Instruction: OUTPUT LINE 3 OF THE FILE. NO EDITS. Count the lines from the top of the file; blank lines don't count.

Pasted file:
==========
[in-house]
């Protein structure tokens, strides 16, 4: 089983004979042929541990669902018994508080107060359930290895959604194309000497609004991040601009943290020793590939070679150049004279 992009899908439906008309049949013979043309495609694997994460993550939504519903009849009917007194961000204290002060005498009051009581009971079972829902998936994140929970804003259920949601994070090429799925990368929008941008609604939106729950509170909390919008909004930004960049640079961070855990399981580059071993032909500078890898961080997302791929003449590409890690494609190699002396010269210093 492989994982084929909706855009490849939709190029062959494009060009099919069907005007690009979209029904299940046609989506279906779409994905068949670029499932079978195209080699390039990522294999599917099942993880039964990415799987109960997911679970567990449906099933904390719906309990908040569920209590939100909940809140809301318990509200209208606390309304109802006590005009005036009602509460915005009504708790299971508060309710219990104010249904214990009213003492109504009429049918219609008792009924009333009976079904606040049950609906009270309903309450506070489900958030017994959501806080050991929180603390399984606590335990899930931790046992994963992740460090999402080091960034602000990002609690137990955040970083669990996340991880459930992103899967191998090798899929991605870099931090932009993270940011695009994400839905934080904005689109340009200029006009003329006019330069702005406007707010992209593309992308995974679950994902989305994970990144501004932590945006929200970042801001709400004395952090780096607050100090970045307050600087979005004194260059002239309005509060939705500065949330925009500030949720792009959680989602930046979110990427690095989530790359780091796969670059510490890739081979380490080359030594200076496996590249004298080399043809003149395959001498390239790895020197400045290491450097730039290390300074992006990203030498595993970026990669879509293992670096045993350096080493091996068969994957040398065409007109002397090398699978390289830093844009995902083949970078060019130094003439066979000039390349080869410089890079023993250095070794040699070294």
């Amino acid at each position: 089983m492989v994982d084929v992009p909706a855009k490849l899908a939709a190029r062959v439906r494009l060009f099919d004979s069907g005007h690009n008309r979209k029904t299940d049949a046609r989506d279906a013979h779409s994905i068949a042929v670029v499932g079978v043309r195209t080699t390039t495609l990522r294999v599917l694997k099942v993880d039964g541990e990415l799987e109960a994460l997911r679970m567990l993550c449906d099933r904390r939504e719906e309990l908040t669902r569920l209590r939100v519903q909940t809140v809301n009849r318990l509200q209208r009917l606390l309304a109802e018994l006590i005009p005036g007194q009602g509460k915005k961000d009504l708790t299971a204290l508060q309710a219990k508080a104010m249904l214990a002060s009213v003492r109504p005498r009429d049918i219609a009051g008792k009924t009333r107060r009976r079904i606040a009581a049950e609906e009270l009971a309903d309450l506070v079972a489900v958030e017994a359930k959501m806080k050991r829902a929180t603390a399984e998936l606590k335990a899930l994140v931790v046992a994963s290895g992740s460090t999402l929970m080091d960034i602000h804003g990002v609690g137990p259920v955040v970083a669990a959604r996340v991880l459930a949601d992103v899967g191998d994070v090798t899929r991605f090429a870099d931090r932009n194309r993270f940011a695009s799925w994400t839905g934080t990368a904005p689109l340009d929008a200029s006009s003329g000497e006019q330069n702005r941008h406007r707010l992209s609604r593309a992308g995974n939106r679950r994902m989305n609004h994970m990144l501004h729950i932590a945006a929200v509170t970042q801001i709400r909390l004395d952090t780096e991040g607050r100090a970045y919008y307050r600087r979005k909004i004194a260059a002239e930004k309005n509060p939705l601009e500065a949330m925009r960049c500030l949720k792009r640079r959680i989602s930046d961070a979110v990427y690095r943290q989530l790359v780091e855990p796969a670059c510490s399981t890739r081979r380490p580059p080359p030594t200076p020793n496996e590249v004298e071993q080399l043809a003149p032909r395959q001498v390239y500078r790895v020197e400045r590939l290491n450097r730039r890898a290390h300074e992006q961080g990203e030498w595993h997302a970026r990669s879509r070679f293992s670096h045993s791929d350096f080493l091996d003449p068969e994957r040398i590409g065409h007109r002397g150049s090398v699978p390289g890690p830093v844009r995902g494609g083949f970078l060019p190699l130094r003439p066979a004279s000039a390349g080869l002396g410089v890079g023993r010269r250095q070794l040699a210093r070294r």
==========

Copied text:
């Amino acid at each position: 089983m492989v994982d084929v992009p909706a855009k490849l899908a939709a190029r062959v439906r494009l060009f099919d004979s069907g005007h690009n008309r979209k029904t299940d049949a046609r989506d279906a013979h779409s994905i068949a042929v670029v499932g079978v043309r195209t080699t390039t495609l990522r294999v599917l694997k099942v993880d039964g541990e990415l799987e109960a994460l997911r679970m567990l993550c449906d099933r904390r939504e719906e309990l908040t669902r569920l209590r939100v519903q909940t809140v809301n009849r318990l509200q209208r009917l606390l309304a109802e018994l006590i005009p005036g007194q009602g509460k915005k961000d009504l708790t299971a204290l508060q309710a219990k508080a104010m249904l214990a002060s009213v003492r109504p005498r009429d049918i219609a009051g008792k009924t009333r107060r009976r079904i606040a009581a049950e609906e009270l009971a309903d309450l506070v079972a489900v958030e017994a359930k959501m806080k050991r829902a929180t603390a399984e998936l606590k335990a899930l994140v931790v046992a994963s290895g992740s460090t999402l929970m080091d960034i602000h804003g990002v609690g137990p259920v955040v970083a669990a959604r996340v991880l459930a949601d992103v899967g191998d994070v090798t899929r991605f090429a870099d931090r932009n194309r993270f940011a695009s799925w994400t839905g934080t990368a904005p689109l340009d929008a200029s006009s003329g000497e006019q330069n702005r941008h406007r707010l992209s609604r593309a992308g995974n939106r679950r994902m989305n609004h994970m990144l501004h729950i932590a945006a929200v509170t970042q801001i709400r909390l004395d952090t780096e991040g607050r100090a970045y919008y307050r600087r979005k909004i004194a260059a002239e930004k309005n509060p939705l601009e500065a949330m925009r960049c500030l949720k792009r640079r959680i989602s930046d961070a979110v990427y690095r943290q989530l790359v780091e855990p796969a670059c510490s399981t890739r081979r380490p580059p080359p030594t200076p020793n496996e590249v004298e071993q080399l043809a003149p032909r395959q001498v390239y500078r790895v020197e400045r590939l290491n450097r730039r890898a290390h300074e992006q961080g990203e030498w595993h997302a970026r990669s879509r070679f293992s670096h045993s791929d350096f080493l091996d003449p068969e994957r040398i590409g065409h007109r002397g150049s090398v699978p390289g890690p830093v844009r995902g494609g083949f970078l060019p190699l130094r003439p066979a004279s000039a390349g080869l002396g410089v890079g023993r010269r250095q070794l040699a210093r070294r």